For his whole life, Duprey felt he was being followed by someone else, who was himself even more; and he was followed everywhere by thinking about death. He said "I, I shouldn't have got stuck in this galaxy!". André Breton, fascinated by the darkness and imagery in Duprey's poetry, invited the author to Paris in 1948. Duprey's books are not a celebration of death, neither do they find comfort in thinking about it. All questions asked in the poems of his last book The End and the Way (1970) are left unanswered, but their author found a way somewhere "beyond" (Jouffroy, 1970, quoted in ).
He had a sense for scandals, too. One day he went to the grave of the Unknown Soldier by the Arc de Triomphe and urinated on the eternal flame  for which he was arrested and beaten in the jail; later also taken to a mental hospital. Between 1951 and 1958 he did not write and concentrated on working on sculptures. He wrote his final book in 1959 and upon completion, he asked his wife to send the manuscript to Breton. When she returned from the post office, she found him dead; he hanged himself in his studio.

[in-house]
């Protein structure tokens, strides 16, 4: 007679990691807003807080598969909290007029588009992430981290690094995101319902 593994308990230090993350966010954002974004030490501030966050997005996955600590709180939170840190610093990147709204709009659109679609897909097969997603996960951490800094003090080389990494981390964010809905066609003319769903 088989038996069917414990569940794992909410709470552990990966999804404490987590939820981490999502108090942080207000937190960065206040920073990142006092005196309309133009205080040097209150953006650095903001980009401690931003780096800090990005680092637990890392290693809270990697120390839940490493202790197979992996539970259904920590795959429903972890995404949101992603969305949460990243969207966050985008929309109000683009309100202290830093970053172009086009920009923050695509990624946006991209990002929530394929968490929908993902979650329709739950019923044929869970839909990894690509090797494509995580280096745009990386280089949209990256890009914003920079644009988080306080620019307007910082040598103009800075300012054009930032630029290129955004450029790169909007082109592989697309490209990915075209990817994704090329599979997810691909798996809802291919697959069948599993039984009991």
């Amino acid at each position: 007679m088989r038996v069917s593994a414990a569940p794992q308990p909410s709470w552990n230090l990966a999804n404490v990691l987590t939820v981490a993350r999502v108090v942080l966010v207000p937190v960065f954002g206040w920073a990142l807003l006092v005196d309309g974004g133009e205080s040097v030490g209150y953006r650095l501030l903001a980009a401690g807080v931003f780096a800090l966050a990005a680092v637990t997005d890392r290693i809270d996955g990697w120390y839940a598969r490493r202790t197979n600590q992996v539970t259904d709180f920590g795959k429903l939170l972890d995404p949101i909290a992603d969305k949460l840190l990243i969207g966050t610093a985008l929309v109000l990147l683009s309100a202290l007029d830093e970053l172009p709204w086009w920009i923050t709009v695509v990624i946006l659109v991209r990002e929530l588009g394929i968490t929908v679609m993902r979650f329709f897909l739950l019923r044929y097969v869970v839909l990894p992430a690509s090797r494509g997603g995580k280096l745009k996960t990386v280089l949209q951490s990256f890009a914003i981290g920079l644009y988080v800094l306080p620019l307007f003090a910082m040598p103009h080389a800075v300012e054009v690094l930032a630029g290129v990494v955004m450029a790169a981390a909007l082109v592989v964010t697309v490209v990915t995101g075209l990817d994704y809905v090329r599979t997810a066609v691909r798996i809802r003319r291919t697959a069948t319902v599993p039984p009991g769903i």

Three days before his death, he said calmly to a friend: "I am allergic to this planet".
- Derrière son double, Le Soleil Noir, 1950
- La Forêt sacrilège, Le Soleil Noir, 1964
- La Fin et la manière, Le Soleil Noir, 1970
- Œuvres complètes, annotée par François Di Dio, Christian Bourgois, 1990; again Poésie/Gallimard, 1999
- Un bruit de baiser ferme le monde, Unedited poems; Le Cherche-Midi, 2001
|This article about a poet from France is a stub. You can help Wikipedia by expanding it.|